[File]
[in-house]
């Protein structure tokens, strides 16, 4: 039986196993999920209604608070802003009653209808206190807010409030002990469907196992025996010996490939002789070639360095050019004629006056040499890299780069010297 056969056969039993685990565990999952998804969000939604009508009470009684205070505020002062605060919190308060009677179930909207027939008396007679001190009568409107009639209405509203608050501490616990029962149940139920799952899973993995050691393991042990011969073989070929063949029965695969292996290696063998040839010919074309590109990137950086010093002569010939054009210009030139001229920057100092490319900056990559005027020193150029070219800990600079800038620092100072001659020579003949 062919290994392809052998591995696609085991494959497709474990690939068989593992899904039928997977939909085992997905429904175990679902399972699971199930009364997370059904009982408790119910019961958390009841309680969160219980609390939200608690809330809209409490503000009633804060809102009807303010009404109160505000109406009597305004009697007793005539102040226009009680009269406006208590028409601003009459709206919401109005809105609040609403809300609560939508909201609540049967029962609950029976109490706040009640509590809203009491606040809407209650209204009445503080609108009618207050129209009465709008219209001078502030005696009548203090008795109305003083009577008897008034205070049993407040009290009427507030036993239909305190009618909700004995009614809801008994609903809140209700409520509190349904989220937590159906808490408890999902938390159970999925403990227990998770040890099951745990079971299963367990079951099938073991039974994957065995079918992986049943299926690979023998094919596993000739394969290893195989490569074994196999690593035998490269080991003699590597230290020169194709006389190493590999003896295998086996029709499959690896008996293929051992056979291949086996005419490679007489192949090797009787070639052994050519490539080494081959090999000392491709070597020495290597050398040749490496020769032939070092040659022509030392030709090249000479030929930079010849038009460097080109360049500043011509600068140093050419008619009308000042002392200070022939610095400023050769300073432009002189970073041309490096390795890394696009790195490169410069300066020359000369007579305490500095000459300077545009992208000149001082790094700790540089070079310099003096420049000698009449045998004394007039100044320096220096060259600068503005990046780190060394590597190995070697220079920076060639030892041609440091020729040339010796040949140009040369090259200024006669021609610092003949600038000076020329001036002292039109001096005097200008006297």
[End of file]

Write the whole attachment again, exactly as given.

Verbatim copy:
[in-house]
């Protein structure tokens, strides 16, 4: 039986196993999920209604608070802003009653209808206190807010409030002990469907196992025996010996490939002789070639360095050019004629006056040499890299780069010297 056969056969039993685990565990999952998804969000939604009508009470009684205070505020002062605060919190308060009677179930909207027939008396007679001190009568409107009639209405509203608050501490616990029962149940139920799952899973993995050691393991042990011969073989070929063949029965695969292996290696063998040839010919074309590109990137950086010093002569010939054009210009030139001229920057100092490319900056990559005027020193150029070219800990600079800038620092100072001659020579003949 062919290994392809052998591995696609085991494959497709474990690939068989593992899904039928997977939909085992997905429904175990679902399972699971199930009364997370059904009982408790119910019961958390009841309680969160219980609390939200608690809330809209409490503000009633804060809102009807303010009404109160505000109406009597305004009697007793005539102040226009009680009269406006208590028409601003009459709206919401109005809105609040609403809300609560939508909201609540049967029962609950029976109490706040009640509590809203009491606040809407209650209204009445503080609108009618207050129209009465709008219209001078502030005696009548203090008795109305003083009577008897008034205070049993407040009290009427507030036993239909305190009618909700004995009614809801008994609903809140209700409520509190349904989220937590159906808490408890999902938390159970999925403990227990998770040890099951745990079971299963367990079951099938073991039974994957065995079918992986049943299926690979023998094919596993000739394969290893195989490569074994196999690593035998490269080991003699590597230290020169194709006389190493590999003896295998086996029709499959690896008996293929051992056979291949086996005419490679007489192949090797009787070639052994050519490539080494081959090999000392491709070597020495290597050398040749490496020769032939070092040659022509030392030709090249000479030929930079010849038009460097080109360049500043011509600068140093050419008619009308000042002392200070022939610095400023050769300073432009002189970073041309490096390795890394696009790195490169410069300066020359000369007579305490500095000459300077545009992208000149001082790094700790540089070079310099003096420049000698009449045998004394007039100044320096220096060259600068503005990046780190060394590597190995070697220079920076060639030892041609440091020729040339010796040949140009040369090259200024006669021609610092003949600038000076020329001036002292039109001096005097200008006297």